of staff in a combined entity. In short, most of the people advising you
don't have much of an incentive to tell you that you should consider
selling the hospital or merging with the competition.
Conversely, if they are telling you to do so, you should listen very
carefully to what they say; they're probably right.
Consolidation. The fixed costs of
operating a hospital are extremely high. As in any business, when you
combine two hospitals you are going to save a significant amount of
money. Merging your hospital with the competition doesn't mean they can
run it better than you can. It means they can realize the substantial
benefits of consolidation.
In addition, since the majority of costs in a hospital are
labor-related, you are going to have to deal with the "L" word -
layoffs. If you sell your hospital, people will lose their jobs.
However, if you don't survive, all will lose their jobs.
Experience. If you're thinking of
consolidation, make sure the people selling your hospital are working
for the board and have a significant amount of experience in hospital
merger and acquisitions. If you do not proceed with an experienced team,
you will exacerbate the problems - and potentially ruin your
Confidentiality. Announcing that your
hospital is for sale is tantamount to signing its death warrant. The
exodus of management, employees and medical staff will occur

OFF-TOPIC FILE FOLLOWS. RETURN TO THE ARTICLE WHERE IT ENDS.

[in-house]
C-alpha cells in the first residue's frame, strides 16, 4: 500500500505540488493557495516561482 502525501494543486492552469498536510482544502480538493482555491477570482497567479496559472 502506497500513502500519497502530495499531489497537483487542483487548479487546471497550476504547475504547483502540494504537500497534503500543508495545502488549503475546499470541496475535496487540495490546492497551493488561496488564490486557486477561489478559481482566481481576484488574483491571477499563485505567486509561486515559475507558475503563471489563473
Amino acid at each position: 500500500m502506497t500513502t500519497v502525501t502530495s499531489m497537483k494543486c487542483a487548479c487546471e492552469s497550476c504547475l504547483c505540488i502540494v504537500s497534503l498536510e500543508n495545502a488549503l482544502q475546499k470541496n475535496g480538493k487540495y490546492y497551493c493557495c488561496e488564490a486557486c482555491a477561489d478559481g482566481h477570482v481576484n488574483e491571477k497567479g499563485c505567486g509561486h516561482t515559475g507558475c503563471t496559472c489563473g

immediately. Employee morale will drop within 24 hours. Your CEO will
have his or her resume on the street within a week, and the press and
community leaders will be involved immediately. The need to keep a sale
confidential is extremely important.
Decisional paralysis. When a hospital is in trouble,
everybody has an opinion about how to resolve the problem. Trustees get
advice from lawyers, management, the medical staff, accounting firms,
etc. With all of these opinions, combined with a general sense of panic
due to the rapid deterioration of the situation, it is typical for
trustees to get into a situation where they don't know what to do. As a
result, they do nothing. Psychologists call this an avoidance-avoidance
decision. When faced with two unpleasant choices, most people will
Public hospitals. Tax-supported
hospitals have unique problems relative to selling their hospitals.
First of all, they typically operate "in the sunshine," which makes
confidentiality a problem. Although there are ways to deal with this
issue, keeping a transaction secret is virtually impossible for most
In addition, public hospitals must confront legal and moral issues
involved with the ongoing care of the indigent population. Most, if not
all public hospitals, have an obligation to care for the uninsured. They
are not absolved of this responsibility based on a sale of the
hospital. Therefore, they must provide for their care through some type
of insurance product or force the buyer to assume this responsibility.
Finally, the sale of a public hospital literally takes place in the
press. All of the key meetings of the board are heavily attended by the